Repeated D&Cs can cause damage to the cervix at its internal opening and that could increase your risk for cervical incompetence when you finally do successfully get through first trimester. D&Cs can also cause damage to the lining of the uterus (the endometrium) resulting in scarring and adhesion formation that can also impair fertility. In its most severe form (Asherman’s syndrome), this scarring can cause your endometrium to stop cycling so that you don’t even have periods even if you are ovulating normally. However, the endometrium is also very resilient and it is unusual for this to happen in the absence of infection. To reduce the risk of infection with early miscarriages, I usually suggest having either a medical evacuation of the uterus (using misoprostol) or a D&C if you haven’t completed the miscarriage spontaneously within 48-72 hours after starting to bleed and cramp.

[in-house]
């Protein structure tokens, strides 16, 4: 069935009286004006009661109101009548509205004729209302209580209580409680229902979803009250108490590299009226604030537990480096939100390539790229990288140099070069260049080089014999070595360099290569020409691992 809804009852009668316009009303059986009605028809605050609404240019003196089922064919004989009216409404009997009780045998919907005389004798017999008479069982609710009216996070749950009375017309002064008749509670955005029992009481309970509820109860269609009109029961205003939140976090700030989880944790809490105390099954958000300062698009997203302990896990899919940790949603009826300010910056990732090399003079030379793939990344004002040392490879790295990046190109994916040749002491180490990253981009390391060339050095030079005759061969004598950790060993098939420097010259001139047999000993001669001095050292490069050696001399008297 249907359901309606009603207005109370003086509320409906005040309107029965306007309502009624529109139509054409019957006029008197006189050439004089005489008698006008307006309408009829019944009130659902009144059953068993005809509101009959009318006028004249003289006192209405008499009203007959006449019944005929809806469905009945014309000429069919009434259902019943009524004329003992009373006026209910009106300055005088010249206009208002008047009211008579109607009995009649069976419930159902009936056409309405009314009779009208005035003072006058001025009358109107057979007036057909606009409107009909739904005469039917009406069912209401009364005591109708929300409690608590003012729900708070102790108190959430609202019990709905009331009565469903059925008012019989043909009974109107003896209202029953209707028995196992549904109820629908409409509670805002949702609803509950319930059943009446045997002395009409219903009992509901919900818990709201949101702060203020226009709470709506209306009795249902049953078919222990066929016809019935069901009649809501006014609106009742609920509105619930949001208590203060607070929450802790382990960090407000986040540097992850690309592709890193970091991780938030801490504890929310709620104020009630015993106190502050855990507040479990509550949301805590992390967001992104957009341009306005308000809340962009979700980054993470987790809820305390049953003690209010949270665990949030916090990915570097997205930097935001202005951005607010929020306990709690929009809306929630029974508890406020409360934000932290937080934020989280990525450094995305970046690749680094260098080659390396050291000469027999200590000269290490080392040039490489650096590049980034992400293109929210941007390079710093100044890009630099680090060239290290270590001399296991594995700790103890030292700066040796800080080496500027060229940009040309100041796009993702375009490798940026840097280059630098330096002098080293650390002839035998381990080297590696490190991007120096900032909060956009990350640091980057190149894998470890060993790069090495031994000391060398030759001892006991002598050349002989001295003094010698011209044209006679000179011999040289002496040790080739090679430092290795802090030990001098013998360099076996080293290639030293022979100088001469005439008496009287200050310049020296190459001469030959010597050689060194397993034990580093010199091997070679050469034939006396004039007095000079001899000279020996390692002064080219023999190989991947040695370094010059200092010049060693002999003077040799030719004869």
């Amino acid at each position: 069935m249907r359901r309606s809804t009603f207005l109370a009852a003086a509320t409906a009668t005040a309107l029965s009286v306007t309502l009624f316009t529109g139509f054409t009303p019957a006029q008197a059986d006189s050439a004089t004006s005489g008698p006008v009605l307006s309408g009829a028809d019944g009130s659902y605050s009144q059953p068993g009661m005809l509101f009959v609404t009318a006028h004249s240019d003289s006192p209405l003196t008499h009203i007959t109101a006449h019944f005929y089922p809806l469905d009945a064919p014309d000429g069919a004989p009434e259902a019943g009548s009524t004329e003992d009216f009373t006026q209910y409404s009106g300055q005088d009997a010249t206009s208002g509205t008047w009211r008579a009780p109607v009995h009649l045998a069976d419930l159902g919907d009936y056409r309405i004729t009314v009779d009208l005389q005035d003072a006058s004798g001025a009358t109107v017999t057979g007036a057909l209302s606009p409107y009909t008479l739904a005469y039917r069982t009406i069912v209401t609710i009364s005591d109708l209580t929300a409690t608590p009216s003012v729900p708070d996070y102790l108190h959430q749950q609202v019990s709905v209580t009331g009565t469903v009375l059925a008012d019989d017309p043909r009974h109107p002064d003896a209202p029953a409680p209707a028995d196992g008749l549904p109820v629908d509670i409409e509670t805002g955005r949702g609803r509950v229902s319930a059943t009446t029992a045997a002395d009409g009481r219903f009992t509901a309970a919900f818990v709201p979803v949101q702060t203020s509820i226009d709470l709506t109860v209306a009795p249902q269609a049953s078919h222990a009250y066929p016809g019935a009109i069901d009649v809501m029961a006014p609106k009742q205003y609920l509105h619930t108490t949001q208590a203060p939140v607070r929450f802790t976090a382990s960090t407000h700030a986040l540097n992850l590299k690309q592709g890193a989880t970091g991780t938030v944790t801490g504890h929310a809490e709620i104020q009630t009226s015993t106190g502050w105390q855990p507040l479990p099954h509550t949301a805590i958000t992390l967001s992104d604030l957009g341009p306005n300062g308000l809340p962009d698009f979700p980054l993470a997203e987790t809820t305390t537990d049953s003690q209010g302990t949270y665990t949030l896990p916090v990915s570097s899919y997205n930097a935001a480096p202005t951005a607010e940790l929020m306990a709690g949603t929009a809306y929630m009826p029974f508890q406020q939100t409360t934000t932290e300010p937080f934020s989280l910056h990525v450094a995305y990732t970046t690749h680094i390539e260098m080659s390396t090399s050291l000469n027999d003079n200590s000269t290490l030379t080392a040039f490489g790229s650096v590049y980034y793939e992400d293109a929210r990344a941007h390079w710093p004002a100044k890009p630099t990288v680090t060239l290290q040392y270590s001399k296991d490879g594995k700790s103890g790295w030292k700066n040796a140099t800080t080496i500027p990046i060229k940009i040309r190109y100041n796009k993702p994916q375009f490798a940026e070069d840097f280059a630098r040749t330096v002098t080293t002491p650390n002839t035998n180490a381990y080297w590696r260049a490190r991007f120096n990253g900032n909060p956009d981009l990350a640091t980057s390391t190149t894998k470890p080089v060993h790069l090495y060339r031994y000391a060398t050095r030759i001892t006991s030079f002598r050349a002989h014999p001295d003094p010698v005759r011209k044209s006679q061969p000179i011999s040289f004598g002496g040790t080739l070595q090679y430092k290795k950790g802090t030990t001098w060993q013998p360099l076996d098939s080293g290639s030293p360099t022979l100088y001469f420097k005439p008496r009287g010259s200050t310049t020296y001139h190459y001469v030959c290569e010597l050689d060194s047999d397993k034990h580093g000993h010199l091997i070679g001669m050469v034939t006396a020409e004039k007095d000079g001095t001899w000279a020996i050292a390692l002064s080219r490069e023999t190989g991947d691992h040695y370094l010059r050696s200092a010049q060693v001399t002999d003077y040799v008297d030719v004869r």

Thanks again for reading and feel free to get back to me with your answers to my questions.
Dr T

At Thu Nov 29, 03:41:00 PM 2007, Sarah said…

I've had three early miscarriages and I tested positive for two copies of MTHFR A1298C. I have also tested borderline positive for anticardiolipin anitibodies. I have seen a hematologist who thought that my miscarriages would not have been caused by that. However a fertility doctor does think so. I am taking folic acid, vitamin B6, vitamin B12, low-dose heparin from cycle day 5, low-dose aspirin, and 10 mg prednisone. I am feeling very anxious because of the disagreement between the two doctors and I just wondered if the things I have tested positive for could have caused the miscarriagess at 5-6 weeks. Or am I taking all of this medication for no reason?

Thanks Sarah


At Sun Dec 02, 08:45:00 AM 2007, Kenneth F. Trofatter, Jr., MD, PhD said…